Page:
ImportanceDescribes the manner of death.Determines TSD.

Late changes

In these changes the body gets decomposed. Decomposition occurs by Two mechanisms: autolysis and putrefaction.


It is a process in which Body enzymes cause cell lysis. Examples of autolytic changes:

  • Clouding of cornea – 1st external change.
  • Changes in brain glandular tissue – 1st internal change.

Aseptic autolysis involves the mummification of the fetus in intrauterine death.


It is Stimulated by bacterial activity. Most common bacteria involved is Clostridium welchii or Clostridium perfringens. Most common enzyme involved is lytic lecithinase.

 Putrefaction occurs in Three stages of change:

  • Color change.
  • Gas formation.
  • Liquefaction of tissue.
Color change

1st internal/overall change of putrefaction is reddish-brown discoloration of aortic intima. 1st external change is green discoloration of the right iliac fossa.


Bacteria forms hydrogen sulphide. Cecum located beneath the right iliac fossa has maximum bacterial activity. Skin lies superficial to the cecum. Sulphur combines with hemoglobin to form a green color compound. In summer, discoloration starts in 12-18 hours. In winter, discoloration starts in 1-2 days.

 decomposition green discoloration of body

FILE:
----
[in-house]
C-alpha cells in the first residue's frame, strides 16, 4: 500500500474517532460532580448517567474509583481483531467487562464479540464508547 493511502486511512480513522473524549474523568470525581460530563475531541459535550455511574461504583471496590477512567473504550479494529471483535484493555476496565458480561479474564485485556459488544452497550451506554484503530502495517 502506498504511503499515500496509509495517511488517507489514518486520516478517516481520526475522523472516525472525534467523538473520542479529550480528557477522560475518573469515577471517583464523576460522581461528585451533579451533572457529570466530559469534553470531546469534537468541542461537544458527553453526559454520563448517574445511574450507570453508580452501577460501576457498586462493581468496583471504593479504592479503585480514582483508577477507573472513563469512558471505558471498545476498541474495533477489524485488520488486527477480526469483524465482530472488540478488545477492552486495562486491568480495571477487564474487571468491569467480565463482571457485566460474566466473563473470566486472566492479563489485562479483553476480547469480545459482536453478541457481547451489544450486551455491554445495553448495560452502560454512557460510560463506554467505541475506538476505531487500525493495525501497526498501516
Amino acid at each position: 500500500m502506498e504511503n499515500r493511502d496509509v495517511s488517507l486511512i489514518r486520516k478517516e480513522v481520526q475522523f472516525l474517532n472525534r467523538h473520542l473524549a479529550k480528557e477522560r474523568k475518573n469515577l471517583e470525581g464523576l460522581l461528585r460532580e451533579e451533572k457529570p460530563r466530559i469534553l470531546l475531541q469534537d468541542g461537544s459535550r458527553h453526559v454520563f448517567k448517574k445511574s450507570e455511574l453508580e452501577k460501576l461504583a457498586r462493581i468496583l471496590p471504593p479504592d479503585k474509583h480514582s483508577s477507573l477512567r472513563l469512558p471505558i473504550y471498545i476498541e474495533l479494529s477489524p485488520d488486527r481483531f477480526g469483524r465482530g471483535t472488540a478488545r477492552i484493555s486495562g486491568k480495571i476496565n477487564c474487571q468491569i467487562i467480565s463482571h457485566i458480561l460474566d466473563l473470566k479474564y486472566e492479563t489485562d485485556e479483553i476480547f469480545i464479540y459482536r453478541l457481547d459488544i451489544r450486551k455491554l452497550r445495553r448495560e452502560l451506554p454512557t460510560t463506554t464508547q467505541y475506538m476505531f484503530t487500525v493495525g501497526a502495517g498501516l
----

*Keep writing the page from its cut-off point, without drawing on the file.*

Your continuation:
In this there is Discoloration of prominent superficial veins to green-brown color which Corresponds to the vascular channel.

Mechanism: Clostridium welchii bacteria form hydrogen sulfide gas in the superficial veins with the formation of green, brown sulphahemoglobin.it Starts in 24 hours and is Prominent in 36-48 hours. It helps in determining TSD. It is Seen in the chest, shoulder, abdomen, and thigh.

Gas production:

Predominant gas produced in decomposition is H2S.This gas gets accumulated in the body resulting in stiffening known as  gas stiffening · Gas in skin at dermo – epidermal Junction results in Blister Formation

gas stiffening
postmortem blister

It takes 5-10 days. Loosening of hair/ nails, occur in 3-5 days and kin around the hands & legs peel off i.e Degloving/Destocking pattern is seen in 5-10 days

 Post-mortem purge 

  • Gas formation during decomposition leads to the expulsion of blood-stained froth and gastric contents from the nose and mouth.